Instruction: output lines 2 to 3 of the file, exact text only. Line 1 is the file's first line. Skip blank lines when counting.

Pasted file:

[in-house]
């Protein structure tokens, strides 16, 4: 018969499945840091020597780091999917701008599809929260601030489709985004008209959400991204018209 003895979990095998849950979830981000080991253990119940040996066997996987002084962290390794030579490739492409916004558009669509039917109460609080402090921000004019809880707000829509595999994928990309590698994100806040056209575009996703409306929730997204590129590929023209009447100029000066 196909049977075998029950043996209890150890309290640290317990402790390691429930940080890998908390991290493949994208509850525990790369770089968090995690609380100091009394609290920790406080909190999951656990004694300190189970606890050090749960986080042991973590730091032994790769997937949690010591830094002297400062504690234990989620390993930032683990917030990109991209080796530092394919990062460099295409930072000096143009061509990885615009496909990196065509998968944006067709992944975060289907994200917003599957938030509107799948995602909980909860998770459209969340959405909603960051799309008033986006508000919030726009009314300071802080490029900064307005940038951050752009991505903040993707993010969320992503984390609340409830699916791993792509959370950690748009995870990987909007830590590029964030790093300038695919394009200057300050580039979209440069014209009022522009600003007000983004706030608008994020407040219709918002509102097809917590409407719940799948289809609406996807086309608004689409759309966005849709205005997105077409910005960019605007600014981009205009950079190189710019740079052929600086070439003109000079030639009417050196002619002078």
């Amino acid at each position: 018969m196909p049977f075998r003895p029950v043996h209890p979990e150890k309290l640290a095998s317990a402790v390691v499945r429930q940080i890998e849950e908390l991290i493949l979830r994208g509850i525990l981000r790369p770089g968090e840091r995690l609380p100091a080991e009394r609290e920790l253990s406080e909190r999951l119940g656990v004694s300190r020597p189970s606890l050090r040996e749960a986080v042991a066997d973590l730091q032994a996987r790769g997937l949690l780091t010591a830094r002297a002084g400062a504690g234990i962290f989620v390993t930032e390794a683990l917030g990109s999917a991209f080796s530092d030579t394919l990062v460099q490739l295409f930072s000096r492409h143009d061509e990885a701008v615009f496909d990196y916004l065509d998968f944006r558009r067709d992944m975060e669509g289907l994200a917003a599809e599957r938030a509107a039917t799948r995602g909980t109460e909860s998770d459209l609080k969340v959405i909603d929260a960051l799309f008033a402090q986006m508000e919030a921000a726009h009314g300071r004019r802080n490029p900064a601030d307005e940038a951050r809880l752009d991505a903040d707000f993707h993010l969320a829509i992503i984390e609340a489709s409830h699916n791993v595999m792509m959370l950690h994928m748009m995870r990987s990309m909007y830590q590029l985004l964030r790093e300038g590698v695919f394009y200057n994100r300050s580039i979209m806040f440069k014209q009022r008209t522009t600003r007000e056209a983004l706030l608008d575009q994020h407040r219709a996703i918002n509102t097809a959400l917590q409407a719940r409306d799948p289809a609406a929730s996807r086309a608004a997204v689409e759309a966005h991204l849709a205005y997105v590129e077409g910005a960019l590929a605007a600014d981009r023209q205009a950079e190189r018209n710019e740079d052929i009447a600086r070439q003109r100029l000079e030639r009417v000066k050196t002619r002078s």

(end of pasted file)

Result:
């Protein structure tokens, strides 16, 4: 018969499945840091020597780091999917701008599809929260601030489709985004008209959400991204018209 003895979990095998849950979830981000080991253990119940040996066997996987002084962290390794030579490739492409916004558009669509039917109460609080402090921000004019809880707000829509595999994928990309590698994100806040056209575009996703409306929730997204590129590929023209009447100029000066 196909049977075998029950043996209890150890309290640290317990402790390691429930940080890998908390991290493949994208509850525990790369770089968090995690609380100091009394609290920790406080909190999951656990004694300190189970606890050090749960986080042991973590730091032994790769997937949690010591830094002297400062504690234990989620390993930032683990917030990109991209080796530092394919990062460099295409930072000096143009061509990885615009496909990196065509998968944006067709992944975060289907994200917003599957938030509107799948995602909980909860998770459209969340959405909603960051799309008033986006508000919030726009009314300071802080490029900064307005940038951050752009991505903040993707993010969320992503984390609340409830699916791993792509959370950690748009995870990987909007830590590029964030790093300038695919394009200057300050580039979209440069014209009022522009600003007000983004706030608008994020407040219709918002509102097809917590409407719940799948289809609406996807086309608004689409759309966005849709205005997105077409910005960019605007600014981009205009950079190189710019740079052929600086070439003109000079030639009417050196002619002078």
């Amino acid at each position: 018969m196909p049977f075998r003895p029950v043996h209890p979990e150890k309290l640290a095998s317990a402790v390691v499945r429930q940080i890998e849950e908390l991290i493949l979830r994208g509850i525990l981000r790369p770089g968090e840091r995690l609380p100091a080991e009394r609290e920790l253990s406080e909190r999951l119940g656990v004694s300190r020597p189970s606890l050090r040996e749960a986080v042991a066997d973590l730091q032994a996987r790769g997937l949690l780091t010591a830094r002297a002084g400062a504690g234990i962290f989620v390993t930032e390794a683990l917030g990109s999917a991209f080796s530092d030579t394919l990062v460099q490739l295409f930072s000096r492409h143009d061509e990885a701008v615009f496909d990196y916004l065509d998968f944006r558009r067709d992944m975060e669509g289907l994200a917003a599809e599957r938030a509107a039917t799948r995602g909980t109460e909860s998770d459209l609080k969340v959405i909603d929260a960051l799309f008033a402090q986006m508000e919030a921000a726009h009314g300071r004019r802080n490029p900064a601030d307005e940038a951050r809880l752009d991505a903040d707000f993707h993010l969320a829509i992503i984390e609340a489709s409830h699916n791993v595999m792509m959370l950690h994928m748009m995870r990987s990309m909007y830590q590029l985004l964030r790093e300038g590698v695919f394009y200057n994100r300050s580039i979209m806040f440069k014209q009022r008209t522009t600003r007000e056209a983004l706030l608008d575009q994020h407040r219709a996703i918002n509102t097809a959400l917590q409407a719940r409306d799948p289809a609406a929730s996807r086309a608004a997204v689409e759309a966005h991204l849709a205005y997105v590129e077409g910005a960019l590929a605007a600014d981009r023209q205009a950079e190189r018209n710019e740079d052929i009447a600086r070439q003109r100029l000079e030639r009417v000066k050196t002619r002078s």